Review from the FT.
The new ballet season began on Friday night at Covent Garden. And what better opening than Natalya Makarova's staging of La Bayade`re. Here are the demands of rigorous academic dancing and dramatic veracity that should lie at the heart of the Royal Ballet's identity. Convincing dance-acting has ever been one of the virtues of the troupe - small roles lovingly shown; major characterisations commanding in scale (think of Mayerling or Manon) but the company's academic style has been diminished in recent years by a lack of clarity, of bravura, and by corrupting tosh that pretends modernity and offers vulgarity, cheap-jack emotion. MORE
And from The Telegraph.
The Royal Ballet has opened its immensely important 2003-04 season with the exotic Russian 19th-century classic, La Bayadère. After the turbulence of the brief Ross Stretton directorship, Monica Mason, his successor, is expected to steer this great company not just away from whirlpools but from a more insidious threat, the windless doldrums MORE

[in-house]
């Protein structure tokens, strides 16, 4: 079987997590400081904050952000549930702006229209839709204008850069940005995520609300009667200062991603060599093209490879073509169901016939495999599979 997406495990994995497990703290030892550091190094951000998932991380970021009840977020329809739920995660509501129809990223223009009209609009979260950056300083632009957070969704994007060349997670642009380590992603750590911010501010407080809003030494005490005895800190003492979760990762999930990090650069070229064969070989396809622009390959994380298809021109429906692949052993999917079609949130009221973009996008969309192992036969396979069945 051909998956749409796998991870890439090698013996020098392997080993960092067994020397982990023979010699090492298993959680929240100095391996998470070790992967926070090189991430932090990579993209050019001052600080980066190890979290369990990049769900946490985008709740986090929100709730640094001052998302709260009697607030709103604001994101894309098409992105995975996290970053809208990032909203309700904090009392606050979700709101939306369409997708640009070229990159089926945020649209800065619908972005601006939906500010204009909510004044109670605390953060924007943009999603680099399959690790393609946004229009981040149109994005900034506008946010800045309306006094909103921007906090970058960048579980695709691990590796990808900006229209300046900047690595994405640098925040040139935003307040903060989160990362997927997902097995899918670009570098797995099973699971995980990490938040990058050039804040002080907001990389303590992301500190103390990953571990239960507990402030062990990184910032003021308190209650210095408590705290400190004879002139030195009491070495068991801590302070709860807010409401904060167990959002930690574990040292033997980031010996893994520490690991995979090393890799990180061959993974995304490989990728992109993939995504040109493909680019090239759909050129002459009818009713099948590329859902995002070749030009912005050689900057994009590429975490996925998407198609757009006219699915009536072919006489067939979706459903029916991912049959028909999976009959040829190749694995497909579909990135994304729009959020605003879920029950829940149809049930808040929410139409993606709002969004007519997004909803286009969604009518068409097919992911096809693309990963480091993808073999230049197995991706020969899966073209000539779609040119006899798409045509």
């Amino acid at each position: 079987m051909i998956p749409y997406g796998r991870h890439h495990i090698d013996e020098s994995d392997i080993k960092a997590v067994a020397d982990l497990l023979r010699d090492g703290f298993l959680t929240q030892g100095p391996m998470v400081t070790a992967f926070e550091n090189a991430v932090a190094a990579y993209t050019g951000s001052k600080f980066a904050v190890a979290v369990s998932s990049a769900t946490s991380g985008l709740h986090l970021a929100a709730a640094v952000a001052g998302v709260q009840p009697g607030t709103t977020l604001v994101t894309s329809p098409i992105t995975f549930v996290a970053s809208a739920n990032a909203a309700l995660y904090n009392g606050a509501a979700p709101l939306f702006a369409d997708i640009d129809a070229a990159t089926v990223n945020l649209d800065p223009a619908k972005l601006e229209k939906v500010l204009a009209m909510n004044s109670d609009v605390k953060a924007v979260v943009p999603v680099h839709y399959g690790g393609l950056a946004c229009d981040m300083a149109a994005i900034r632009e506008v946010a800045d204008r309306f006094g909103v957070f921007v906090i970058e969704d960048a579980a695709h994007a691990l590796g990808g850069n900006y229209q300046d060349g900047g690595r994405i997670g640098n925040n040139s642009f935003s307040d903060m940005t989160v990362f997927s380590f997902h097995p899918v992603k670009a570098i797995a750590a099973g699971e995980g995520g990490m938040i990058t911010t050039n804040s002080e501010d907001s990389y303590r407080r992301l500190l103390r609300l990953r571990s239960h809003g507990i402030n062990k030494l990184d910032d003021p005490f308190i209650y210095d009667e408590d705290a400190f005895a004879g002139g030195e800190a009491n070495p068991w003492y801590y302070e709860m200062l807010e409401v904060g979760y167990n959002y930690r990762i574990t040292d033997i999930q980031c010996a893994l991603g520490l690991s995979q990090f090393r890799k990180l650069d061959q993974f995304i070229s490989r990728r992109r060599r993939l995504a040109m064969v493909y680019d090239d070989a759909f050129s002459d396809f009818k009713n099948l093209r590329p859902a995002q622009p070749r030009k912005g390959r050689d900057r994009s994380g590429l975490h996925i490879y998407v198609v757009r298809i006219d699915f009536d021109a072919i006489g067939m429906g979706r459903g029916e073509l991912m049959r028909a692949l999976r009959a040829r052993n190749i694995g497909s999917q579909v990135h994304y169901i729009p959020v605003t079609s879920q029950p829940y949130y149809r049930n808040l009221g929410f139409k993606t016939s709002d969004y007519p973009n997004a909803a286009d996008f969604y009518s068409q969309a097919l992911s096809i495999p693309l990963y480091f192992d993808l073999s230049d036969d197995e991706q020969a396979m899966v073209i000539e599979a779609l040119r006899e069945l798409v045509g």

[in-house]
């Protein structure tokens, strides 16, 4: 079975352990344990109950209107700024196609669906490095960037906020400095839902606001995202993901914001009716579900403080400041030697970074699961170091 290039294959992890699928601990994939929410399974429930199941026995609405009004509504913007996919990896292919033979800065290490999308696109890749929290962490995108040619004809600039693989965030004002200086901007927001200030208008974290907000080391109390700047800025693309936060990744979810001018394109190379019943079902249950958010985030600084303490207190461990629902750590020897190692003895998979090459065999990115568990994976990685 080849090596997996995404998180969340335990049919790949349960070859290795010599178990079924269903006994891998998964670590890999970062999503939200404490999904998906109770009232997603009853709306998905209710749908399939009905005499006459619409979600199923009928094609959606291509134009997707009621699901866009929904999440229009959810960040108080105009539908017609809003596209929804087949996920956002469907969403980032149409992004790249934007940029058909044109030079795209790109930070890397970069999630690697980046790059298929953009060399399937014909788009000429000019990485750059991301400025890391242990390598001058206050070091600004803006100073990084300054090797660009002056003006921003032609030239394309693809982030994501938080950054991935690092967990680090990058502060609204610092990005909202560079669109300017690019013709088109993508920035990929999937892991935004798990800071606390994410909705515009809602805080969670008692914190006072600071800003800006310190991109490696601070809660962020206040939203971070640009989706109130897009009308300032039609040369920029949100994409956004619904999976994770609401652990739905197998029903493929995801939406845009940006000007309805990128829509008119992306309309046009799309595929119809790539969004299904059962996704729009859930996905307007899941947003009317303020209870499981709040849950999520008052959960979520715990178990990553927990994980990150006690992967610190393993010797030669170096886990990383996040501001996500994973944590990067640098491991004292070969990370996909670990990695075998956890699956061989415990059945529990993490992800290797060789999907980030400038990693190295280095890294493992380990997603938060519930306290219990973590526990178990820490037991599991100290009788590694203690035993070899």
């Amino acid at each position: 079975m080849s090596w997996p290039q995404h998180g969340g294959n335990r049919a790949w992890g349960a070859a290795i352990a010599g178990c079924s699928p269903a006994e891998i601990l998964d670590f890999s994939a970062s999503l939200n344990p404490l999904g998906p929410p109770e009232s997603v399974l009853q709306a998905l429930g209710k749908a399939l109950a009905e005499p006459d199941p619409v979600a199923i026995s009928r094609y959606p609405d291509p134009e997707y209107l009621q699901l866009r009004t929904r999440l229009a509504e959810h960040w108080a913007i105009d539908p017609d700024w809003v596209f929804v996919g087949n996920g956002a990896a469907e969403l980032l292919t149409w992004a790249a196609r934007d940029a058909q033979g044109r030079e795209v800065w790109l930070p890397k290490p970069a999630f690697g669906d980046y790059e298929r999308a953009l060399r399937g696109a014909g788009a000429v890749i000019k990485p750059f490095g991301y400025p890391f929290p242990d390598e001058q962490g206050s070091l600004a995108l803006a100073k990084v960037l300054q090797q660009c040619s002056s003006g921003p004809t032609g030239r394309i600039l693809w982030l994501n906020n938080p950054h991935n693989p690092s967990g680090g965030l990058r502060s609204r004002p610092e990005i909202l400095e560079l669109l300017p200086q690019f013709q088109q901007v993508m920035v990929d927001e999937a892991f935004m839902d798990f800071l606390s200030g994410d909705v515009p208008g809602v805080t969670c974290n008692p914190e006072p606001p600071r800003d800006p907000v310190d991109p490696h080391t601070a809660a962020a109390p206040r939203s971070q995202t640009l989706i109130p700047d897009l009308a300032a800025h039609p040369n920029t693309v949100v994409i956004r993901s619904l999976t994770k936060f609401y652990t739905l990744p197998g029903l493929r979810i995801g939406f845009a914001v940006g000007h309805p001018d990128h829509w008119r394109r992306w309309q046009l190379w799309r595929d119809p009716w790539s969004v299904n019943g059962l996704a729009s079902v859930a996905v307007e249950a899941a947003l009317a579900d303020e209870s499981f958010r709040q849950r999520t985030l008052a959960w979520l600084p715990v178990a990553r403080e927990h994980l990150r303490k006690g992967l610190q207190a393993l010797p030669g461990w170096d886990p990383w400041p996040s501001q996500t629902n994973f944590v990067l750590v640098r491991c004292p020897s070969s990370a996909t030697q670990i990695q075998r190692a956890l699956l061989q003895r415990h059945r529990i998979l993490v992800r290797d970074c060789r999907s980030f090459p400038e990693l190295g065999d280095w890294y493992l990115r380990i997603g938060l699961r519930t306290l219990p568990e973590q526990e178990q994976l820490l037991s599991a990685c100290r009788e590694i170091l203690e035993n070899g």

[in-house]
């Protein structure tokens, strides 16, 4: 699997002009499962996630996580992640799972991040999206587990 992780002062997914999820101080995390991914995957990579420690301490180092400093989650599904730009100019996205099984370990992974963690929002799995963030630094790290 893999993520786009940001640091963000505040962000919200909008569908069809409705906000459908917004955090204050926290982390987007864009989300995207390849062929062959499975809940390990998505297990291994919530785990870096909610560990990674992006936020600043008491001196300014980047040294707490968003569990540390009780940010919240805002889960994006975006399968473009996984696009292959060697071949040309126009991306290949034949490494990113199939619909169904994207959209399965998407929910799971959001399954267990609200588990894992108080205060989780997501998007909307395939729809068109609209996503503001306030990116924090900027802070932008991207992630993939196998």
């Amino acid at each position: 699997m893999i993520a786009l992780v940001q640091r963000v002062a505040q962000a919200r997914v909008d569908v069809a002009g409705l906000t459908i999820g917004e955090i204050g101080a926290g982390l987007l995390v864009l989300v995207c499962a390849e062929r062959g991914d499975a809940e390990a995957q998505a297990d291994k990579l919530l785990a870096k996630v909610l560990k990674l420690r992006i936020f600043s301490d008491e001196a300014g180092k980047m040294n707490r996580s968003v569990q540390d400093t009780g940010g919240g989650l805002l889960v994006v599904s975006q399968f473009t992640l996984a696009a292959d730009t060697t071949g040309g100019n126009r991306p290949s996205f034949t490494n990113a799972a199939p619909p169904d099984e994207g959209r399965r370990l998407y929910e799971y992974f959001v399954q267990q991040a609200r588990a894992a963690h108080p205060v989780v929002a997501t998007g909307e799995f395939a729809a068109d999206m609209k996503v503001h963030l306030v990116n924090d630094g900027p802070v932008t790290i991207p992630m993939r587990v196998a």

And from The Times.
BRITISH ballet, like English football, is now so truly international that you wonder how it would cope without its foreign signings. Just look at the opening of the Royal Ballet’s season at the weekend. Two performances of La Bayadère involved six star dancers, and not one of them was British. MORE
And The Guardian.
Generically, La Bayadère ranks alongside the great moonlit tragedies of the repertory. Like Swan Lake and Giselle, the ballet's poetry is consummated at night, its heroine is exquisitely marked for death and its hero torn haplessly between two loves. Yet, on this occasion, the ballet's casting gave Bayadère an unusually robust spin. MORE
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